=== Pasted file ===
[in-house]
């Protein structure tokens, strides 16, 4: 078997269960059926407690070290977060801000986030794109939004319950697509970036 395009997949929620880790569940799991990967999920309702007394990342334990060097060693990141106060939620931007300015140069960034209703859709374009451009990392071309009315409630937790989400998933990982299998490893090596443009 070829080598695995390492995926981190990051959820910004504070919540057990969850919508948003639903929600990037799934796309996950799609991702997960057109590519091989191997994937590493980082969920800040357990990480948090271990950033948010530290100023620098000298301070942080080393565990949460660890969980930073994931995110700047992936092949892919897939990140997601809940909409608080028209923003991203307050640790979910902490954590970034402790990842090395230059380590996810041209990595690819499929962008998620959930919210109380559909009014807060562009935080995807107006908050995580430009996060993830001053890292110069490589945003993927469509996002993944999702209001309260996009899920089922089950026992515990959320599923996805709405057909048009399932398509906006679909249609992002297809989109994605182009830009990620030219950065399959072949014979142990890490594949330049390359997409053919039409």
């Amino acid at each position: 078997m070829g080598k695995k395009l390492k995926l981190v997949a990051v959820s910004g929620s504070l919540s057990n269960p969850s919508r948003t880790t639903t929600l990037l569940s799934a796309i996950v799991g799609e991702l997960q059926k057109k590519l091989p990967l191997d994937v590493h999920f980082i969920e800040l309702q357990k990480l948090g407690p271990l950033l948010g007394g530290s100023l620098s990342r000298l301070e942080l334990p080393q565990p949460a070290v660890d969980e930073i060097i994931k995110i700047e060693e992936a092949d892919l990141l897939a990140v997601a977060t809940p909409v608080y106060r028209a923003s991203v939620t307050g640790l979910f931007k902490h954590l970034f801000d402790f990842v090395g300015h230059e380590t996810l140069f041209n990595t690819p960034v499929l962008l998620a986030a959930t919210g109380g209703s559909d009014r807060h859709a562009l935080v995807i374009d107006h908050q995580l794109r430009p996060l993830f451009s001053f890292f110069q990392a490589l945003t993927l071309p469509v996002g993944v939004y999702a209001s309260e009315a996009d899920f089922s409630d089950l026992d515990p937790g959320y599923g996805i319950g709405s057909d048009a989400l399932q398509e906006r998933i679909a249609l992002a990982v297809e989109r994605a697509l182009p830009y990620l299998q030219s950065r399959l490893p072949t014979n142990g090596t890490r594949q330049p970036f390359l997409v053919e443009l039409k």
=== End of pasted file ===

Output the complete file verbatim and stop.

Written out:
[in-house]
């Protein structure tokens, strides 16, 4: 078997269960059926407690070290977060801000986030794109939004319950697509970036 395009997949929620880790569940799991990967999920309702007394990342334990060097060693990141106060939620931007300015140069960034209703859709374009451009990392071309009315409630937790989400998933990982299998490893090596443009 070829080598695995390492995926981190990051959820910004504070919540057990969850919508948003639903929600990037799934796309996950799609991702997960057109590519091989191997994937590493980082969920800040357990990480948090271990950033948010530290100023620098000298301070942080080393565990949460660890969980930073994931995110700047992936092949892919897939990140997601809940909409608080028209923003991203307050640790979910902490954590970034402790990842090395230059380590996810041209990595690819499929962008998620959930919210109380559909009014807060562009935080995807107006908050995580430009996060993830001053890292110069490589945003993927469509996002993944999702209001309260996009899920089922089950026992515990959320599923996805709405057909048009399932398509906006679909249609992002297809989109994605182009830009990620030219950065399959072949014979142990890490594949330049390359997409053919039409």
């Amino acid at each position: 078997m070829g080598k695995k395009l390492k995926l981190v997949a990051v959820s910004g929620s504070l919540s057990n269960p969850s919508r948003t880790t639903t929600l990037l569940s799934a796309i996950v799991g799609e991702l997960q059926k057109k590519l091989p990967l191997d994937v590493h999920f980082i969920e800040l309702q357990k990480l948090g407690p271990l950033l948010g007394g530290s100023l620098s990342r000298l301070e942080l334990p080393q565990p949460a070290v660890d969980e930073i060097i994931k995110i700047e060693e992936a092949d892919l990141l897939a990140v997601a977060t809940p909409v608080y106060r028209a923003s991203v939620t307050g640790l979910f931007k902490h954590l970034f801000d402790f990842v090395g300015h230059e380590t996810l140069f041209n990595t690819p960034v499929l962008l998620a986030a959930t919210g109380g209703s559909d009014r807060h859709a562009l935080v995807i374009d107006h908050q995580l794109r430009p996060l993830f451009s001053f890292f110069q990392a490589l945003t993927l071309p469509v996002g993944v939004y999702a209001s309260e009315a996009d899920f089922s409630d089950l026992d515990p937790g959320y599923g996805i319950g709405s057909d048009a989400l399932q398509e906006r998933i679909a249609l992002a990982v297809e989109r994605a697509l182009p830009y990620l299998q030219s950065r399959l490893p072949t014979n142990g090596t890490r594949q330049p970036f390359l997409v053919e443009l039409k």